The Catholic Vote & the New Evangelization – Part III

This is the conclusion of a three part article by guest blogger Dr. David Delaney.

What happens with the Catholic vote this election remains to be seen.  However, from the perspective of this year of faith and the new evangelization, the results do not much matter.  The problems identified above: the need for re-evangelizing, re-catechizing, and converting Catholics to the zealous practice of the faith remains as a challenge.  I would argue that we should start by by following the Holy Father’s admonition to work on our own interior conversion.  This purification can start with purification of our own understanding of the faith and with the way we explain it. We can also help to correct mistaken Catholics by removing unnecessary barriers, using only the language of the Church and purging ourselves of the use of confusing terminology and even more, mistaken interpretations of Church teaching.

We should all vote and pray that God’s will be done in this presidential election, but it will only be when Catholics vote in accord with the truth, that is in accord with the authentic common good, that the Catholic vote will really be of any meaningful consequence.

David Delaney is Professor of Systematic Theology at the Mexican American Catholic College in San Antonio, Texas. He previously wrote for the now defunct Cosmos-Liturgy-Sex blog.

The Catholic Vote & the New Evangelization – Part II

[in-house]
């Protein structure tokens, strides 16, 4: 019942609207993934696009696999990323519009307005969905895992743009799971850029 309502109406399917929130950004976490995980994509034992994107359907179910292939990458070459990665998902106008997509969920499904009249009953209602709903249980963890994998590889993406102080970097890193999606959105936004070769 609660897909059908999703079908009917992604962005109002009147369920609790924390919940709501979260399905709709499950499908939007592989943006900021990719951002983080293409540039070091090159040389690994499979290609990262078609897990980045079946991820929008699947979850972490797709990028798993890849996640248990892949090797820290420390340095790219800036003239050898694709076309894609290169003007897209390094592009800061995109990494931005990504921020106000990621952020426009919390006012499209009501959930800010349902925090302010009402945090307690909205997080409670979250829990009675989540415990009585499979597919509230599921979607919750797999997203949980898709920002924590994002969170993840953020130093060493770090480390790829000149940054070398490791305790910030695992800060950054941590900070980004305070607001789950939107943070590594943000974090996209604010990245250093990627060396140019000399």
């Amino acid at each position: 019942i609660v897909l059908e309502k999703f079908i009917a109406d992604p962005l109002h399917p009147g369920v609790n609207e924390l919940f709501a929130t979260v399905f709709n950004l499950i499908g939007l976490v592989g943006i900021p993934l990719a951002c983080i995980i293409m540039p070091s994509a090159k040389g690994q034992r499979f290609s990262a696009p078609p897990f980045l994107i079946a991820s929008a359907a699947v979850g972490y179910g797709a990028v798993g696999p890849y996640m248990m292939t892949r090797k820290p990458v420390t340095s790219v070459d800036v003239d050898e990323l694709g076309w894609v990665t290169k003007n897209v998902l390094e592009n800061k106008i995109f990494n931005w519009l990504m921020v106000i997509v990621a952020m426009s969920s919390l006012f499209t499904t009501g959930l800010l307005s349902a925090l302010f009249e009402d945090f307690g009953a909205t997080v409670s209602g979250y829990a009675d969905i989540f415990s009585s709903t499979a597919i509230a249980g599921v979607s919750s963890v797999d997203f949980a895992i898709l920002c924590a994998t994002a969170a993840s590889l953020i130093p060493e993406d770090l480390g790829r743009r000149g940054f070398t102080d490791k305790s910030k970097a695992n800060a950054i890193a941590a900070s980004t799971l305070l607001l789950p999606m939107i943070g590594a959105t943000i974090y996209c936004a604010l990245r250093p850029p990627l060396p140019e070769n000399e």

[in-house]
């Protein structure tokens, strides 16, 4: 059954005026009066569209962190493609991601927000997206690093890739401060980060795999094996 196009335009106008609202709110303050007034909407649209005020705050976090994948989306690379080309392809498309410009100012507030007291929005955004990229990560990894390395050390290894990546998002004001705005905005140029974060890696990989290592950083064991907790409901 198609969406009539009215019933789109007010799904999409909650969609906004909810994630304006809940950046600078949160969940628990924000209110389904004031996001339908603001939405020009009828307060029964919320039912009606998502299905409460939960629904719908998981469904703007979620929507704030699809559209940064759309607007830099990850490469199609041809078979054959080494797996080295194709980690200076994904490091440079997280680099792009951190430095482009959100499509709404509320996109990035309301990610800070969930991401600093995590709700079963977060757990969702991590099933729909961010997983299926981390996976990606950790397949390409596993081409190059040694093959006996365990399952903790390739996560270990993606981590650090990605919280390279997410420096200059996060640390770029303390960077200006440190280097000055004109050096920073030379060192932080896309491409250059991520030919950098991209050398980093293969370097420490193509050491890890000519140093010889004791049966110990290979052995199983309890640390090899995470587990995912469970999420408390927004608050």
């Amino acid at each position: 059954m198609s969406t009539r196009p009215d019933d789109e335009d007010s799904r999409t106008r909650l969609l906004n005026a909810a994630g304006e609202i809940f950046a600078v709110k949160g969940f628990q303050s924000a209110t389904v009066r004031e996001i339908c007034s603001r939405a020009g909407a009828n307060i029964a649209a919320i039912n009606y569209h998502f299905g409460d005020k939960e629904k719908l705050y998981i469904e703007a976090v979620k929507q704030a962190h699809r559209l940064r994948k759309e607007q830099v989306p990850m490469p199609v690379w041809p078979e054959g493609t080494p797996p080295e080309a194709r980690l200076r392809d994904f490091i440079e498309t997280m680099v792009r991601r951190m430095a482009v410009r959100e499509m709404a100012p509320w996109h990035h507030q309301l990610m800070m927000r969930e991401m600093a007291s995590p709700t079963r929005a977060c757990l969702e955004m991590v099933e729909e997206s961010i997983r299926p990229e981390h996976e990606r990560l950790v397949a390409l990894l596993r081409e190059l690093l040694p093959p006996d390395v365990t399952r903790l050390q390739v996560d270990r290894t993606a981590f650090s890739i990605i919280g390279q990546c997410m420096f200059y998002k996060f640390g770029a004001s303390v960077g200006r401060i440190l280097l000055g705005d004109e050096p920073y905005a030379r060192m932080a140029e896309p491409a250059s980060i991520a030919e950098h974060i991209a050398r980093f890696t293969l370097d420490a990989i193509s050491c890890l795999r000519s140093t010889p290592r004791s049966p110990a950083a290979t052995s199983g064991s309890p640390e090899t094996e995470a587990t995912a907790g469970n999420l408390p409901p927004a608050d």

This is the second part of an article by a guest blogger and friend, Dr. David Delaney.

The common source is a problem that affects a good number of Catholics, even those who intend to be faithful Catholics.  However, most problematically it seems to legitimize dissent from Church teaching.  The problem I am talking about is the use of the terms “liberal Catholic” or “conservative Catholic.” Now I understand the desire to know where someone is coming from and the convenience of placing him into an intellectual box.  However, I would like to suggest that the importation of the liberal-conservative classification scheme to identify Catholics is problematic.  These terms were coined in late 18th century France and at the time meant something specific.  One either wanted to conserve the monarchy or to free France from what the liberals saw as its tyrannical rule.  Today, the meaning is not so clear in either politics, economics, or sociology, and the meaning is certainly not clear in terms of being a faithful Catholic.

The problem in the use of these terms are similar for both conservatives and liberals, even if the problematic results are usually more grave for the liberal ideology.  And this is the root of the problem.  Liberalism and conservatism are ideologies that may capture certain truths but neither of them embrace the fullness of the truth.  Rather than the Catholic working to purify the ideology, he tends to try to interpret Church teaching, and many times to critique Church teaching, through the lens of his particular ideology.

For example, many Catholics who espouse social liberalism seem to conflate Catholic social doctrine with liberal social policies when there is very often only a superficial correspondence and more often a deeper contradiction between the two.  On the other hand some Catholics who consider themselves to be conservative can often appear to dismiss out of hand consistent and repeated magisterial statements which appear to conflict with their conservative ideology.  This is especially the case when these statements are a prudential application of Church teaching such as is the case with the death penalty (of course this is of a different character than dissent from the teachings themselves but that does not justify a casual dismissal of magisterial statements).